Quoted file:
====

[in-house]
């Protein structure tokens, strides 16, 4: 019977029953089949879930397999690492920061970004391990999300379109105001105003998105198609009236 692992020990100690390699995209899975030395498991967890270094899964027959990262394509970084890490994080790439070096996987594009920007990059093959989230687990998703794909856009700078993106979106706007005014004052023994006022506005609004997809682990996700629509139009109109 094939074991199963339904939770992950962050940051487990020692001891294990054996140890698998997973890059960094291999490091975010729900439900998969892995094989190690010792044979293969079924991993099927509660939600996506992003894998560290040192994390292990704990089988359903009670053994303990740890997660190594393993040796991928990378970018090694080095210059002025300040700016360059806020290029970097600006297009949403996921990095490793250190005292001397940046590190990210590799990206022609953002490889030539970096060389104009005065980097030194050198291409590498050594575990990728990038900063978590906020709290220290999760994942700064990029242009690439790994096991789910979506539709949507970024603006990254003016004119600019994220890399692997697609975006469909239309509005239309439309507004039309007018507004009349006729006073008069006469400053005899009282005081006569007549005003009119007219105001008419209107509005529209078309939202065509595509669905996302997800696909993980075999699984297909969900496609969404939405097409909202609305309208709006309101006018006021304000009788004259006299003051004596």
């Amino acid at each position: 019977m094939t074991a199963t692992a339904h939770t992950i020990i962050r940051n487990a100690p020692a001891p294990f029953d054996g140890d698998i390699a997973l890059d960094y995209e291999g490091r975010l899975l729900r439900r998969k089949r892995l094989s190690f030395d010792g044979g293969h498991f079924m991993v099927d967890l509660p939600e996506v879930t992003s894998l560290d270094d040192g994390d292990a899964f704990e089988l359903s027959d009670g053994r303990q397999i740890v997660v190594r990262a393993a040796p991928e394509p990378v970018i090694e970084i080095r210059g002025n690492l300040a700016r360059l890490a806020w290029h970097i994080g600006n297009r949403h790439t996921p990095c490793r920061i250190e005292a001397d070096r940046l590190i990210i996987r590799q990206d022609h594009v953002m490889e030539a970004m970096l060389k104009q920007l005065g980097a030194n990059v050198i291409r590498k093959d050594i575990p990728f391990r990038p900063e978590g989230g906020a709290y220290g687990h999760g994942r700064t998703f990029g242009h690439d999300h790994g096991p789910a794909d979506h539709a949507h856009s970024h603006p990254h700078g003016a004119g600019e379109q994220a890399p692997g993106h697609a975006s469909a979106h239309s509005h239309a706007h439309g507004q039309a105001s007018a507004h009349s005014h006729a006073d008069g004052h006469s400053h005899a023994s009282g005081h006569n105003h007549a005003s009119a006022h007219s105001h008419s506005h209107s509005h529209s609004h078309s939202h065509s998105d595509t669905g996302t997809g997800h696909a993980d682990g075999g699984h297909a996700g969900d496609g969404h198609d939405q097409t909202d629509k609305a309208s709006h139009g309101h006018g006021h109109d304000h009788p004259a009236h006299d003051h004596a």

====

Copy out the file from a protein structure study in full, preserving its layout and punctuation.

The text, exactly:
[in-house]
């Protein structure tokens, strides 16, 4: 019977029953089949879930397999690492920061970004391990999300379109105001105003998105198609009236 692992020990100690390699995209899975030395498991967890270094899964027959990262394509970084890490994080790439070096996987594009920007990059093959989230687990998703794909856009700078993106979106706007005014004052023994006022506005609004997809682990996700629509139009109109 094939074991199963339904939770992950962050940051487990020692001891294990054996140890698998997973890059960094291999490091975010729900439900998969892995094989190690010792044979293969079924991993099927509660939600996506992003894998560290040192994390292990704990089988359903009670053994303990740890997660190594393993040796991928990378970018090694080095210059002025300040700016360059806020290029970097600006297009949403996921990095490793250190005292001397940046590190990210590799990206022609953002490889030539970096060389104009005065980097030194050198291409590498050594575990990728990038900063978590906020709290220290999760994942700064990029242009690439790994096991789910979506539709949507970024603006990254003016004119600019994220890399692997697609975006469909239309509005239309439309507004039309007018507004009349006729006073008069006469400053005899009282005081006569007549005003009119007219105001008419209107509005529209078309939202065509595509669905996302997800696909993980075999699984297909969900496609969404939405097409909202609305309208709006309101006018006021304000009788004259006299003051004596």
């Amino acid at each position: 019977m094939t074991a199963t692992a339904h939770t992950i020990i962050r940051n487990a100690p020692a001891p294990f029953d054996g140890d698998i390699a997973l890059d960094y995209e291999g490091r975010l899975l729900r439900r998969k089949r892995l094989s190690f030395d010792g044979g293969h498991f079924m991993v099927d967890l509660p939600e996506v879930t992003s894998l560290d270094d040192g994390d292990a899964f704990e089988l359903s027959d009670g053994r303990q397999i740890v997660v190594r990262a393993a040796p991928e394509p990378v970018i090694e970084i080095r210059g002025n690492l300040a700016r360059l890490a806020w290029h970097i994080g600006n297009r949403h790439t996921p990095c490793r920061i250190e005292a001397d070096r940046l590190i990210i996987r590799q990206d022609h594009v953002m490889e030539a970004m970096l060389k104009q920007l005065g980097a030194n990059v050198i291409r590498k093959d050594i575990p990728f391990r990038p900063e978590g989230g906020a709290y220290g687990h999760g994942r700064t998703f990029g242009h690439d999300h790994g096991p789910a794909d979506h539709a949507h856009s970024h603006p990254h700078g003016a004119g600019e379109q994220a890399p692997g993106h697609a975006s469909a979106h239309s509005h239309a706007h439309g507004q039309a105001s007018a507004h009349s005014h006729a006073d008069g004052h006469s400053h005899a023994s009282g005081h006569n105003h007549a005003s009119a006022h007219s105001h008419s506005h209107s509005h529209s609004h078309s939202h065509s998105d595509t669905g996302t997809g997800h696909a993980d682990g075999g699984h297909a996700g969900d496609g969404h198609d939405q097409t909202d629509k609305a309208s709006h139009g309101h006018g006021h109109d304000h009788p004259a009236h006299d003051h004596a």